The Rush Springs lawmaker made the declaration Tuesday during stops in OklahomaCity at the Petroleum Club and at the Tulsa Press Club.

Dorman, who described himself as a "pro-life" Oklahoma Democrat in an interview in December, acknowledged he would face an uphill battle against incumbent Republican Gov. Mary Fallin, but said he looked forward to such a challenge.

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Thought It Contained "Blanks"
6:14 pm
Tue February 4, 2014

Defendant Claims They Didn't Know Gun Was Loaded

Credit Gideon Tsang / Flickr.com

One of three boys accused in the fatal shooting of an Australian baseball player last summer says his friends believed the gun used in the crime contained only blanks.

James Francis Edwards Jr. agreed to testify against his co-defendants if prosecutors reduce charges against him. He told an Oklahoma judge Tuesday that 16-year-old Chancey Luna shot and killed Christopher Lane from a car driven by 18-year-old Michael Dewayne Jones.

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Agriculture Policy
3:09 pm
Tue February 4, 2014

Oklahoma Senators Vote Against Sending Five-Year Farm Bill To White House

U.S. Sen. Jim Inhofe (R-Okla.)
Credit Senator Jim Inhofe / Facebook

With a vote of 68-32, the Senate approved a sweeping farm bill Tuesday that will set rules and practices for American agriculture for five years.

Both of Oklahoma's U.S. Senators voted against the measure.

The bill does away with controversial direct cash payments made to farmers under a subsidy system, replacing it with crop insurance.

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StateImpact Oklahoma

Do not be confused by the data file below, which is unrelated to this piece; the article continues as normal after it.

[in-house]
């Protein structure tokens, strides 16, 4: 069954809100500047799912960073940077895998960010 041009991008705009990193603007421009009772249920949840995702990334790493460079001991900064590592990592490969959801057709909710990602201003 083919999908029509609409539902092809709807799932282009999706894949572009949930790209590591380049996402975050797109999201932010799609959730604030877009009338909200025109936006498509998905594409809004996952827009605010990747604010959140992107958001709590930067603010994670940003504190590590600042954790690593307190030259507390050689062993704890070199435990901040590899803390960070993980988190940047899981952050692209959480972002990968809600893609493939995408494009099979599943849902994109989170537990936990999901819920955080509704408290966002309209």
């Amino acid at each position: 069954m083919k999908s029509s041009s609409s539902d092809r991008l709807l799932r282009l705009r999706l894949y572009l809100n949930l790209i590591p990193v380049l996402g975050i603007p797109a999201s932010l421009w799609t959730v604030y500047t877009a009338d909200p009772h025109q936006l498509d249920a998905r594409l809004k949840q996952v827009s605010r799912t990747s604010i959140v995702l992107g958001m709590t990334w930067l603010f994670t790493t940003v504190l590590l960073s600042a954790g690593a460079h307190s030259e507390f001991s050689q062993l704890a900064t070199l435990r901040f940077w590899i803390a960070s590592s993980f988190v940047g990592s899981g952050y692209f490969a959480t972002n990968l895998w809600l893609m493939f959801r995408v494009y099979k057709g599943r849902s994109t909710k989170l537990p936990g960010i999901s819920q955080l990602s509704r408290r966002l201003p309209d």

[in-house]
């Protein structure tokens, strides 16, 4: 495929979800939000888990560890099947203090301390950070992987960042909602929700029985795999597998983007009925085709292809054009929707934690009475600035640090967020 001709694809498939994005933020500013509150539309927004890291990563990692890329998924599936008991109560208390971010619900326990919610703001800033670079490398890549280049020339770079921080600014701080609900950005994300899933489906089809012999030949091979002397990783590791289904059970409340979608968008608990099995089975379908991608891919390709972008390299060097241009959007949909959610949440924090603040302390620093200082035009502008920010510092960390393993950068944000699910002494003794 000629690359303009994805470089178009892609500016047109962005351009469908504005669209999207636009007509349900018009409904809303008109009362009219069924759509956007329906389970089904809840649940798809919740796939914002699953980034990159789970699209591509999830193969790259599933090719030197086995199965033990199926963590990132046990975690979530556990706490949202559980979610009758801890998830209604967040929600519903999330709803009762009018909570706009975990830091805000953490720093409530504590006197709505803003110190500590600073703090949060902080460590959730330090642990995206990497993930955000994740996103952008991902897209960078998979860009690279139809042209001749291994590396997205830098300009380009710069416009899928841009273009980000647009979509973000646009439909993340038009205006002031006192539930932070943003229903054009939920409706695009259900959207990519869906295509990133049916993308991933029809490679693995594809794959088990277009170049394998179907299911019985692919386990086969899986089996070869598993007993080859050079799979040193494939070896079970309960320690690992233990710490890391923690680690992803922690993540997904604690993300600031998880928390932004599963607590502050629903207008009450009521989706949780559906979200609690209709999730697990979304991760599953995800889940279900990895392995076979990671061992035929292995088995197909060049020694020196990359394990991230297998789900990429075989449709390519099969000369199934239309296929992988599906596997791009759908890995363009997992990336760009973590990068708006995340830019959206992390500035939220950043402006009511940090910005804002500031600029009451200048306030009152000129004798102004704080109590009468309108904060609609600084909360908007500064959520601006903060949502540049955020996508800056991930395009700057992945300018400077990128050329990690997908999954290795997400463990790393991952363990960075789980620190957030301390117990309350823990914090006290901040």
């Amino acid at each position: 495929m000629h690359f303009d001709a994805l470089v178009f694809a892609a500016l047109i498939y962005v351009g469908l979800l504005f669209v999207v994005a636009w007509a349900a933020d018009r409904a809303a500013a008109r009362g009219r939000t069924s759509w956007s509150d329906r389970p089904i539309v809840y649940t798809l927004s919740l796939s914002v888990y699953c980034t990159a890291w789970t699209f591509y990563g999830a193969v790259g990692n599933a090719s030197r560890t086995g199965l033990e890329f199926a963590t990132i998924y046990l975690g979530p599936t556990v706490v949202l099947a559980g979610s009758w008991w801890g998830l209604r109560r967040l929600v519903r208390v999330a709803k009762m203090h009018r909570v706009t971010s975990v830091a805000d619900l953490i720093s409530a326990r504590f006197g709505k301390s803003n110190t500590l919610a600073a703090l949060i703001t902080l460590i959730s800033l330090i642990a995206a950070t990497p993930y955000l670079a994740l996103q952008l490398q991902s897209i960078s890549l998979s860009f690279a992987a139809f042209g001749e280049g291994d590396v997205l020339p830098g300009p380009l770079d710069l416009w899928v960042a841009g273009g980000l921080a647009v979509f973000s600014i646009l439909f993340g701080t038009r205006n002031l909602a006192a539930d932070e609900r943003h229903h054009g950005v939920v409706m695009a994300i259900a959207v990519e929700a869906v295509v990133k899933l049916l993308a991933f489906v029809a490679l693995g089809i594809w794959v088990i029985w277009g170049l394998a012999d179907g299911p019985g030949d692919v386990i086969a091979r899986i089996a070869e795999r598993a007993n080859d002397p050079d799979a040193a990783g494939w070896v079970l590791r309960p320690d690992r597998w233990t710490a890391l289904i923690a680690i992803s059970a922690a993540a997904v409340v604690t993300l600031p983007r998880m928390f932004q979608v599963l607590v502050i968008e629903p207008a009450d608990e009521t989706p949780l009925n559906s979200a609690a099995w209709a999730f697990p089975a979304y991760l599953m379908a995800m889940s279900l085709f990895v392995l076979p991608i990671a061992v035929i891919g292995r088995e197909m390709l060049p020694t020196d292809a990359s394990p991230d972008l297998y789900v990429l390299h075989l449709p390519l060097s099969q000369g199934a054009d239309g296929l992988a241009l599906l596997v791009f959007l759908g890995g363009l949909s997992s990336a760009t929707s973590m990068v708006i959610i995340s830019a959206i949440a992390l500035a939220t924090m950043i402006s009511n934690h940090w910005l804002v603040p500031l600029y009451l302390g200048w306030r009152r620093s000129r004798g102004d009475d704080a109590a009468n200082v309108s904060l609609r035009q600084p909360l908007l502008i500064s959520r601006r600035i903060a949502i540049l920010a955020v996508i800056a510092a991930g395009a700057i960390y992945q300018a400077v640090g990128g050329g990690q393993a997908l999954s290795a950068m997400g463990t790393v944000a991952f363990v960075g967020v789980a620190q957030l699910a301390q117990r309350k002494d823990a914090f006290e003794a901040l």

2:25 pm
Tue February 4, 2014

Wind Energy Construction Boom Fueled By Threat Of Expiring Federal Tax Credit

Windmills near Weatherford, Okla.
Credit Wesley Fryer / Flickr Creative Commons

The looming Dec. 31 expiration of the federal production tax credit for renewable energy helped drive a last-minute rush to start construction on wind energy projects around the country and in Oklahoma.

Developers had to start construction by 2013 to qualify, The Oklahoman‘s Paul Monies reports, “but the wind industry fears another bust if the credit isn’t renewed.”

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StateImpact Oklahoma
1:11 pm
Tue February 4, 2014

Propane Crisis Prompts Oklahoma Dems To Ask Fallin For Relief From Rainy Day Fund

Credit zen / Flickr Creative Commons

For the 400,000 or so Oklahomans who rely on propane for home heating and food preparation, it’s been a rough few weeks.

Propane prices are skyrocketing — from a nationwide average of $2.76 in late December to more than $4 as of Friday, January 31.

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State Capitol
12:31 pm
Tue February 4, 2014

Most Oklahoma Agencies To Take 5 Percent Cut To Make Up Budget Shortfall

Gov. Mary Fallin enters the House chamber of the state capitol shortly before delivering her 2014 State of the State address Monday.
Credit Joe Wertz / StateImpact Oklahoma

Five percent.

That’s how much the governor is asking most entities in state government to cut their budgets. The number should not be much of a surprise. The amount of money available for state lawmakers to spend for the next fiscal year was already down about $171 million over the current year’s figure.